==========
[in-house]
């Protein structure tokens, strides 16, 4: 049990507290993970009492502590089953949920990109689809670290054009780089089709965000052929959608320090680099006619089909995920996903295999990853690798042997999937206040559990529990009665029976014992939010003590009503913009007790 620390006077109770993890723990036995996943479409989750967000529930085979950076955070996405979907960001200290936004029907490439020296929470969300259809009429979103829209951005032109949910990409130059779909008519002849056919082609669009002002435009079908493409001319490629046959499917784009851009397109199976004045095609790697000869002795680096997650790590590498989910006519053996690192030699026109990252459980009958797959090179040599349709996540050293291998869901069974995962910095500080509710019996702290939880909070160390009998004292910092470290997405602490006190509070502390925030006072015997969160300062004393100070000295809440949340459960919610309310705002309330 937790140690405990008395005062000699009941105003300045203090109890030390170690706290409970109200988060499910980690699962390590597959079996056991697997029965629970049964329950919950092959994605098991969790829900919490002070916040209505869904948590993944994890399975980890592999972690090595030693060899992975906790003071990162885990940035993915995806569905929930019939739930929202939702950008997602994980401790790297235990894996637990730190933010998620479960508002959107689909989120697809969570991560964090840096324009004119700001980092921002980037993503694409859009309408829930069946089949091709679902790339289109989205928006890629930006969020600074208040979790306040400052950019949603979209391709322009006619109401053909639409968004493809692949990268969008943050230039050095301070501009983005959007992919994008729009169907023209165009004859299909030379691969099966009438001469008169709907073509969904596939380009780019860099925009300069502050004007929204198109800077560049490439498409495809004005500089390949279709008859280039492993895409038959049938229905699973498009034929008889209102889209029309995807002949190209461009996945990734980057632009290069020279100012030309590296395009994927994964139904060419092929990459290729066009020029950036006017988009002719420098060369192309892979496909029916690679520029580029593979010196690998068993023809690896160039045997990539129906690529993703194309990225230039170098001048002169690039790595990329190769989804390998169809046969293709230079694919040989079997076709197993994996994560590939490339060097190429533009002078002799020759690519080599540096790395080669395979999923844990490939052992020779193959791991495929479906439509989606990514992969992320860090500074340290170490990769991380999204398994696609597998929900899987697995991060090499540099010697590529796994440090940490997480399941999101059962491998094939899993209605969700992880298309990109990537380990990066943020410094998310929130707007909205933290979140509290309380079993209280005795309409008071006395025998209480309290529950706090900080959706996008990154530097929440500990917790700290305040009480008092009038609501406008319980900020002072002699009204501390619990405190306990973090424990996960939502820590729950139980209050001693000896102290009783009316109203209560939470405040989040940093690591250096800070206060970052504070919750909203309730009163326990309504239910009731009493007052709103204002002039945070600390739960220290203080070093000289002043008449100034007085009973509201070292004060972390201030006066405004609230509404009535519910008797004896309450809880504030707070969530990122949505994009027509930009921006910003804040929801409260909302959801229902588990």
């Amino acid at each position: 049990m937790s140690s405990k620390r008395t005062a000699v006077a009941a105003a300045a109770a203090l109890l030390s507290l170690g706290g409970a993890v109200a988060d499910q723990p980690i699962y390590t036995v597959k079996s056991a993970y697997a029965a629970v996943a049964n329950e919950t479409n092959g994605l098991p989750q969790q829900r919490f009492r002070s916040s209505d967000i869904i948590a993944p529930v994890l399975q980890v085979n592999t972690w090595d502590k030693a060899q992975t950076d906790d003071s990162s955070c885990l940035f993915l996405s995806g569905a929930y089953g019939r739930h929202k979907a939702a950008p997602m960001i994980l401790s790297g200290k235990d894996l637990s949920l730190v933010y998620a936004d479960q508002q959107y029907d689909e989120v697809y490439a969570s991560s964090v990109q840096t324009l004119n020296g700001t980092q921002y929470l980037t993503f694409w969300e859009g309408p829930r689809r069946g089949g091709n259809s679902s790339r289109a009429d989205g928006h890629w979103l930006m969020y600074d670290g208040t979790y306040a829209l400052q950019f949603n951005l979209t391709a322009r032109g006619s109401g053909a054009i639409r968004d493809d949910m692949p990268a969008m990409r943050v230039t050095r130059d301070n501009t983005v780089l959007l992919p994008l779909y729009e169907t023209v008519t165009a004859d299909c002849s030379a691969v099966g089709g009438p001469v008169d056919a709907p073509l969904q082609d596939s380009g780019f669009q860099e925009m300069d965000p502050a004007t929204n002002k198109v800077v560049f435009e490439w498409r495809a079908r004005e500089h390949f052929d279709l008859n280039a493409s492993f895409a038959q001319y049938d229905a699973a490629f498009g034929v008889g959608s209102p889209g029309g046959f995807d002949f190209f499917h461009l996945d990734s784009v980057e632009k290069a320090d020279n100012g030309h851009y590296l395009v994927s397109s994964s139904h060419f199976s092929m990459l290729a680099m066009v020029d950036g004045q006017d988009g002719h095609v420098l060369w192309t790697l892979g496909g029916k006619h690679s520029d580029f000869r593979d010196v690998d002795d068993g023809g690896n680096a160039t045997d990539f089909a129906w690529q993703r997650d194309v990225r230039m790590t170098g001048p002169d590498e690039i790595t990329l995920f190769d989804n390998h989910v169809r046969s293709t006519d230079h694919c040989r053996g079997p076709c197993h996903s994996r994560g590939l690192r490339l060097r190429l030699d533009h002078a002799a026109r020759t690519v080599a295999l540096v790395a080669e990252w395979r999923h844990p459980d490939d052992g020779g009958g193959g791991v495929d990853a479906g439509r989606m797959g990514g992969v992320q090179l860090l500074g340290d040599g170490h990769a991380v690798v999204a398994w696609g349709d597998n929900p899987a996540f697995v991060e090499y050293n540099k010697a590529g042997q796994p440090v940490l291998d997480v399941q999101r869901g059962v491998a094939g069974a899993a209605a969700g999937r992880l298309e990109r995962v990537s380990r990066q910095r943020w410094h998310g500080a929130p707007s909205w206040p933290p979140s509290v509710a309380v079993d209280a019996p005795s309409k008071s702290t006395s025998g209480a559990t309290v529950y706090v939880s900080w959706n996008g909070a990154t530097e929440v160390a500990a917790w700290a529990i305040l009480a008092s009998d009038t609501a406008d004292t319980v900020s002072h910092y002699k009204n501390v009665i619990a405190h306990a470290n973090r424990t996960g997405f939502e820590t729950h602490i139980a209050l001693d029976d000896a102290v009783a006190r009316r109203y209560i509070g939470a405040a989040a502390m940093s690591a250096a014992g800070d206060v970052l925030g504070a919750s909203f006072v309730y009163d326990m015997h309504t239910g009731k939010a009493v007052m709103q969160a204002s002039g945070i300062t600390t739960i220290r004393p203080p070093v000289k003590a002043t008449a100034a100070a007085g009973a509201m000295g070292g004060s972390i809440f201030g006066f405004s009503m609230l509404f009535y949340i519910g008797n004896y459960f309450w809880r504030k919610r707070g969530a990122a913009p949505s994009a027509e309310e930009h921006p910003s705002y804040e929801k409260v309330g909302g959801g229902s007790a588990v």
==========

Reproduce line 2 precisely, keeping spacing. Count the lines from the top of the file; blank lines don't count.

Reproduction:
């Protein structure tokens, strides 16, 4: 049990507290993970009492502590089953949920990109689809670290054009780089089709965000052929959608320090680099006619089909995920996903295999990853690798042997999937206040559990529990009665029976014992939010003590009503913009007790 620390006077109770993890723990036995996943479409989750967000529930085979950076955070996405979907960001200290936004029907490439020296929470969300259809009429979103829209951005032109949910990409130059779909008519002849056919082609669009002002435009079908493409001319490629046959499917784009851009397109199976004045095609790697000869002795680096997650790590590498989910006519053996690192030699026109990252459980009958797959090179040599349709996540050293291998869901069974995962910095500080509710019996702290939880909070160390009998004292910092470290997405602490006190509070502390925030006072015997969160300062004393100070000295809440949340459960919610309310705002309330 937790140690405990008395005062000699009941105003300045203090109890030390170690706290409970109200988060499910980690699962390590597959079996056991697997029965629970049964329950919950092959994605098991969790829900919490002070916040209505869904948590993944994890399975980890592999972690090595030693060899992975906790003071990162885990940035993915995806569905929930019939739930929202939702950008997602994980401790790297235990894996637990730190933010998620479960508002959107689909989120697809969570991560964090840096324009004119700001980092921002980037993503694409859009309408829930069946089949091709679902790339289109989205928006890629930006969020600074208040979790306040400052950019949603979209391709322009006619109401053909639409968004493809692949990268969008943050230039050095301070501009983005959007992919994008729009169907023209165009004859299909030379691969099966009438001469008169709907073509969904596939380009780019860099925009300069502050004007929204198109800077560049490439498409495809004005500089390949279709008859280039492993895409038959049938229905699973498009034929008889209102889209029309995807002949190209461009996945990734980057632009290069020279100012030309590296395009994927994964139904060419092929990459290729066009020029950036006017988009002719420098060369192309892979496909029916690679520029580029593979010196690998068993023809690896160039045997990539129906690529993703194309990225230039170098001048002169690039790595990329190769989804390998169809046969293709230079694919040989079997076709197993994996994560590939490339060097190429533009002078002799020759690519080599540096790395080669395979999923844990490939052992020779193959791991495929479906439509989606990514992969992320860090500074340290170490990769991380999204398994696609597998929900899987697995991060090499540099010697590529796994440090940490997480399941999101059962491998094939899993209605969700992880298309990109990537380990990066943020410094998310929130707007909205933290979140509290309380079993209280005795309409008071006395025998209480309290529950706090900080959706996008990154530097929440500990917790700290305040009480008092009038609501406008319980900020002072002699009204501390619990405190306990973090424990996960939502820590729950139980209050001693000896102290009783009316109203209560939470405040989040940093690591250096800070206060970052504070919750909203309730009163326990309504239910009731009493007052709103204002002039945070600390739960220290203080070093000289002043008449100034007085009973509201070292004060972390201030006066405004609230509404009535519910008797004896309450809880504030707070969530990122949505994009027509930009921006910003804040929801409260909302959801229902588990």